1101 West Princeton Street
1101 West Princeton St. Historic house description quoted from the 12th Annual Historic Homes Tour ticket presented by The College Park Neighborhood Association. “S.A. Atha took out the building permit for this fine home in January, 1928. According to Wayne Cooper, it was a very well built house. Atha visited the site daily and insisted on the best materials and workmanship, including triple-thick plaster and paint. The house was estimated to cost $12,000.
In the early 1900’s, the well-to-do Athas drove to Florida from Beaver, Pennsylvania, for the winters. Seeing that real estate man David Cooper had no car, Agatha suggested a partnership whereby he would drive clients to the properties, while Cooper handled promotions and sales. Atha had advised developing College Park for the common man “because there are so many of them”, but few such men could buy even a small lot in 1928. Thus Atha turned 23 lots into an estate. In 1932, Atha died. His wife Etta Galey Atha remained in their home until 1940; their son Harry owned it until 1944, when contractor Robert E. Carrigan and his wife Louise purchased it.
In the early 1940’s the Hazen family rented the house. Lee Hazen was sent to Orlando by J.C. Penny to open the Penny’s store here. His daughter Sallie recalls that the property took up the whole block, with an orange grove on one side of the house and a field on the other. Contractor Lorne Smart and his wife Inez bought the house in 1955. They sold it in 1967 to Tom and Olive Brownlee, founders of Brownlee Lighting Company. Tom Brownlee was also a Chamber of Commerce officer who served on the Orlando City Council from 1978 to 1982. The house was important in the lives of the Brownlee children.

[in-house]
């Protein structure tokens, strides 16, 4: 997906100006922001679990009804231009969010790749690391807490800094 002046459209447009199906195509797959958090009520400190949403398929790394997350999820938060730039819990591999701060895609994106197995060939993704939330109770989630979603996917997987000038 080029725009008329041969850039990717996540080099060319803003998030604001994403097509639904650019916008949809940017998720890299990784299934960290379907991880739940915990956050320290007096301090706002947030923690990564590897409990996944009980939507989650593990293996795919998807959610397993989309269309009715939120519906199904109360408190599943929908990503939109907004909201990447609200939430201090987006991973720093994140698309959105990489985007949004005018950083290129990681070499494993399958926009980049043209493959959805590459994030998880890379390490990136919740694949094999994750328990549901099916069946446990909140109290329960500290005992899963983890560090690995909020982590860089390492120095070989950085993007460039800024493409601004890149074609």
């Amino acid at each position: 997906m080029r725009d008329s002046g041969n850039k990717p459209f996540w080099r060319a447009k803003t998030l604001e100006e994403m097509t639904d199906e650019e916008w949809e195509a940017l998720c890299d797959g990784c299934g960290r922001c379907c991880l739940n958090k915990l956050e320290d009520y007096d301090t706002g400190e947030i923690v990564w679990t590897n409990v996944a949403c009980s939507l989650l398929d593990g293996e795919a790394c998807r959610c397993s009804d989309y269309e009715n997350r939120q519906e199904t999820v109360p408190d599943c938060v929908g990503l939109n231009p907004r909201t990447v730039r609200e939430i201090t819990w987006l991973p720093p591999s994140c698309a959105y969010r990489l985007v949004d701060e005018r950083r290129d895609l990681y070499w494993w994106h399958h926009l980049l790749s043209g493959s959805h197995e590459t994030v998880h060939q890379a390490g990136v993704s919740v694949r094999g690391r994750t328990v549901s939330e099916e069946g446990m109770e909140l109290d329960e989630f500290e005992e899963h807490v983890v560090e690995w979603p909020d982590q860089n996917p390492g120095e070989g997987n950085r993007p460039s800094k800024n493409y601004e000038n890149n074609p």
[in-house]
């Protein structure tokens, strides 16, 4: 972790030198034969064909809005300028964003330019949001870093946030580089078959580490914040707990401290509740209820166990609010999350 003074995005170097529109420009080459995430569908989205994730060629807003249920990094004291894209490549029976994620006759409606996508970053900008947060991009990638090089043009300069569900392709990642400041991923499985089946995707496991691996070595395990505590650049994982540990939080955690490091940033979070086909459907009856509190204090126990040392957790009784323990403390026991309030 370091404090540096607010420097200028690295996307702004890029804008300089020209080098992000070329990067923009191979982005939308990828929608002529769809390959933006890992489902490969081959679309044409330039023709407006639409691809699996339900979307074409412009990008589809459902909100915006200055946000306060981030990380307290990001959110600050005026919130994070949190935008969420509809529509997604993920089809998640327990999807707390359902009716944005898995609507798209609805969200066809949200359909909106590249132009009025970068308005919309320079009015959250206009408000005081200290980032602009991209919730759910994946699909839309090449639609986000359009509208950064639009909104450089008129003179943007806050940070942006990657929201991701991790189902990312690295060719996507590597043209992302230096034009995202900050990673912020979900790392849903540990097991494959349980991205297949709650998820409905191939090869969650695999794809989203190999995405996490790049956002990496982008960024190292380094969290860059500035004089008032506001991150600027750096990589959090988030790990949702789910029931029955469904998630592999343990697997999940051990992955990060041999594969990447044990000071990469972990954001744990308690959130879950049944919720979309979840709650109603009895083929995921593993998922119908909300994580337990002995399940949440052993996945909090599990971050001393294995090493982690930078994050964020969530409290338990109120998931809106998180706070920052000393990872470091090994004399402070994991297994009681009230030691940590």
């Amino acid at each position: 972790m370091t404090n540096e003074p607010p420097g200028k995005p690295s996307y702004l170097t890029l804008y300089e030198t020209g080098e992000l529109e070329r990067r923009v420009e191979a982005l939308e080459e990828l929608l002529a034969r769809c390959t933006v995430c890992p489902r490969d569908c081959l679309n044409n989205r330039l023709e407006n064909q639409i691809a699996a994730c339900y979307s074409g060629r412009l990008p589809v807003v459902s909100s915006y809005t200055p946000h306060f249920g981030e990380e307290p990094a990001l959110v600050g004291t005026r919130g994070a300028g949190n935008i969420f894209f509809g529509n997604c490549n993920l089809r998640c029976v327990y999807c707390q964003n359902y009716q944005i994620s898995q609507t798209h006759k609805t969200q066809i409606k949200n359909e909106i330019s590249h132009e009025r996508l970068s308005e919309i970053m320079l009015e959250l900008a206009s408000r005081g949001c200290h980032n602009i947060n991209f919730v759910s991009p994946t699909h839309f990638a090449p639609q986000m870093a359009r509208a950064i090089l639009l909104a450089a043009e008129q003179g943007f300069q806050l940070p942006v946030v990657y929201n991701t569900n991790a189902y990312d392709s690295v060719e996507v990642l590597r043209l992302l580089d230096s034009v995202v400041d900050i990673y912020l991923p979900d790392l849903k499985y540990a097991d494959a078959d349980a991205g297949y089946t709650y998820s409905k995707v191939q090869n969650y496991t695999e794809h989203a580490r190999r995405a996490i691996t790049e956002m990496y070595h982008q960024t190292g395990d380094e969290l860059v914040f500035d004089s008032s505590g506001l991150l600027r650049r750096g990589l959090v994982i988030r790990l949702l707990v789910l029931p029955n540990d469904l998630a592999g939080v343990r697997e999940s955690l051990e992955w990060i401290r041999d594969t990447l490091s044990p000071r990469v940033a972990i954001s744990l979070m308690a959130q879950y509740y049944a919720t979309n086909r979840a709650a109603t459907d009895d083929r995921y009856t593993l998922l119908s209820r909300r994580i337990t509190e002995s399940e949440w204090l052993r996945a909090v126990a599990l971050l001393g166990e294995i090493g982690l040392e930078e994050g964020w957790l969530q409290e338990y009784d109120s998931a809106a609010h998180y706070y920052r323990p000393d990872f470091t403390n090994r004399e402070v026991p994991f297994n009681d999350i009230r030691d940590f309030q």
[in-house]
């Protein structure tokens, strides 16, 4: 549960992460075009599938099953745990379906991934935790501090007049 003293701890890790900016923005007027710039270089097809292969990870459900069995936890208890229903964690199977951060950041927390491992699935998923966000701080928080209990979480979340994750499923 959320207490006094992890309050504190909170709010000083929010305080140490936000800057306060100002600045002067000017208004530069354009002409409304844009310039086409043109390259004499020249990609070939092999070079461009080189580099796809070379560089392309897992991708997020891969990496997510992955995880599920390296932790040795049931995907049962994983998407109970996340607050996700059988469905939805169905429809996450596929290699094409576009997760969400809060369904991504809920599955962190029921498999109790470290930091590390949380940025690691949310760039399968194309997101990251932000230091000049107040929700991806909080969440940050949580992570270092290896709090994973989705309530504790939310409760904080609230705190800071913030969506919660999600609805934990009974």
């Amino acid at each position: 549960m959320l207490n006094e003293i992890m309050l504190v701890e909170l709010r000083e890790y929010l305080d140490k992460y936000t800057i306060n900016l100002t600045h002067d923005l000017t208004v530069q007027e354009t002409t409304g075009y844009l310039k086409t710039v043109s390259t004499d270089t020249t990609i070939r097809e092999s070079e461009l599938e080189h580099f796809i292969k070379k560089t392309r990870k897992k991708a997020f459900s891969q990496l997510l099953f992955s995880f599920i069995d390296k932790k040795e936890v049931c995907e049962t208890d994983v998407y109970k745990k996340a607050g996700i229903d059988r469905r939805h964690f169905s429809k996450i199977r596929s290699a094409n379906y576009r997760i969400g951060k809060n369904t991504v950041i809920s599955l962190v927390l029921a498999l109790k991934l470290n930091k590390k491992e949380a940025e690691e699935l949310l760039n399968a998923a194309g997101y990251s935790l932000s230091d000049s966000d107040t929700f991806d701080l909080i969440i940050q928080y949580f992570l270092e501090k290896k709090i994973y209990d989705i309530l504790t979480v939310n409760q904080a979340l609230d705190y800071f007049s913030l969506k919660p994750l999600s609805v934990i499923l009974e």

Since purchasing this grand Colonial Revival house in 2001, the present owners have carried out careful restoration activities. The house is unusual for College Park due to its large scale and its roof. The hip roof is an unusual feature for this style of house, but its large decorative brackets are outstanding in terms of their size and level of decoration. Houses of this type are usually a bit more restrained in their detailing. The house retains many of its original features, including the one-story wings, a small entry porch with a roofline balustrade and wood multi-paned windows. “
Photo provided by College Park Historical Society Board Member Julie Northlake.
College Park developed as a neighborhood within the city of Orlando. The name did not come from a college. It originated with a developer, Walter Rose, who named streets after Ivy League colleges in 1921. In 1925 another development company, CABCO, named the first of their subdivisions College Park… excerpt from the Historic Homes Walking Tour The College Streets of College Park Brochure.
Homes included in the brochure:
1. 1030 West Princeton Street
2. 1101 West Princeton Street
3. 910 West Princeton Street
4. 728 West Princeton Street
5. 736 West Princeton Street
6. 815 West Princeton Street
7. 919 West Princeton Street
8. 901 West Smith Street
9. 921 West Smith Street
Brochure courtesy of the College Park Neighborhood Association.